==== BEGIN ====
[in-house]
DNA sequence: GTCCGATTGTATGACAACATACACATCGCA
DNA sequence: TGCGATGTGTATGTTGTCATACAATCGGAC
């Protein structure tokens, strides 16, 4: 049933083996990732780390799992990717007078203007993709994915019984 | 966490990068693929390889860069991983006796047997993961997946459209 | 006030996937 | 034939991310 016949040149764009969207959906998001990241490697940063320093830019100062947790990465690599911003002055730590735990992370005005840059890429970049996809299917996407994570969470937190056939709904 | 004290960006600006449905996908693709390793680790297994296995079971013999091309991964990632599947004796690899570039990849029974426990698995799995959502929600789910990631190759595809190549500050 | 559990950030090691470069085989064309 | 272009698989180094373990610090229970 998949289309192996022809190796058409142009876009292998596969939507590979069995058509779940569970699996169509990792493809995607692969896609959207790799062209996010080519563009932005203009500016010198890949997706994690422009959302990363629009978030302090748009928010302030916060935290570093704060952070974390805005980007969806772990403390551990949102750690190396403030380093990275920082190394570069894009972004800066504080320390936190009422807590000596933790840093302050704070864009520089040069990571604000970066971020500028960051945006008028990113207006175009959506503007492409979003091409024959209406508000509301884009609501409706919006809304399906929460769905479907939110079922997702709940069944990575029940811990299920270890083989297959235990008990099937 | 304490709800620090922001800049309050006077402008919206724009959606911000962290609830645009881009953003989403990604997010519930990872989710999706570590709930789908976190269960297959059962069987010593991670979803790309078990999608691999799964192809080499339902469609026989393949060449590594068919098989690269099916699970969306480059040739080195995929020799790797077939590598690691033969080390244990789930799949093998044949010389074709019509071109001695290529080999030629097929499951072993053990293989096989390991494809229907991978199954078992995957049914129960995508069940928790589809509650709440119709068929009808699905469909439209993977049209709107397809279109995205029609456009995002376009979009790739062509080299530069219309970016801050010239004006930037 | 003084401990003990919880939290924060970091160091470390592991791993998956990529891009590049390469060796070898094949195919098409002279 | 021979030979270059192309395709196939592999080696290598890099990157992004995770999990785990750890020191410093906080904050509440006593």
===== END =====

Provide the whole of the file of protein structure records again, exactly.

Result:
[in-house]
DNA sequence: GTCCGATTGTATGACAACATACACATCGCA
DNA sequence: TGCGATGTGTATGTTGTCATACAATCGGAC
């Protein structure tokens, strides 16, 4: 049933083996990732780390799992990717007078203007993709994915019984 | 966490990068693929390889860069991983006796047997993961997946459209 | 006030996937 | 034939991310 016949040149764009969207959906998001990241490697940063320093830019100062947790990465690599911003002055730590735990992370005005840059890429970049996809299917996407994570969470937190056939709904 | 004290960006600006449905996908693709390793680790297994296995079971013999091309991964990632599947004796690899570039990849029974426990698995799995959502929600789910990631190759595809190549500050 | 559990950030090691470069085989064309 | 272009698989180094373990610090229970 998949289309192996022809190796058409142009876009292998596969939507590979069995058509779940569970699996169509990792493809995607692969896609959207790799062209996010080519563009932005203009500016010198890949997706994690422009959302990363629009978030302090748009928010302030916060935290570093704060952070974390805005980007969806772990403390551990949102750690190396403030380093990275920082190394570069894009972004800066504080320390936190009422807590000596933790840093302050704070864009520089040069990571604000970066971020500028960051945006008028990113207006175009959506503007492409979003091409024959209406508000509301884009609501409706919006809304399906929460769905479907939110079922997702709940069944990575029940811990299920270890083989297959235990008990099937 | 304490709800620090922001800049309050006077402008919206724009959606911000962290609830645009881009953003989403990604997010519930990872989710999706570590709930789908976190269960297959059962069987010593991670979803790309078990999608691999799964192809080499339902469609026989393949060449590594068919098989690269099916699970969306480059040739080195995929020799790797077939590598690691033969080390244990789930799949093998044949010389074709019509071109001695290529080999030629097929499951072993053990293989096989390991494809229907991978199954078992995957049914129960995508069940928790589809509650709440119709068929009808699905469909439209993977049209709107397809279109995205029609456009995002376009979009790739062509080299530069219309970016801050010239004006930037 | 003084401990003990919880939290924060970091160091470390592991791993998956990529891009590049390469060796070898094949195919098409002279 | 021979030979270059192309395709196939592999080696290598890099990157992004995770999990785990750890020191410093906080904050509440006593």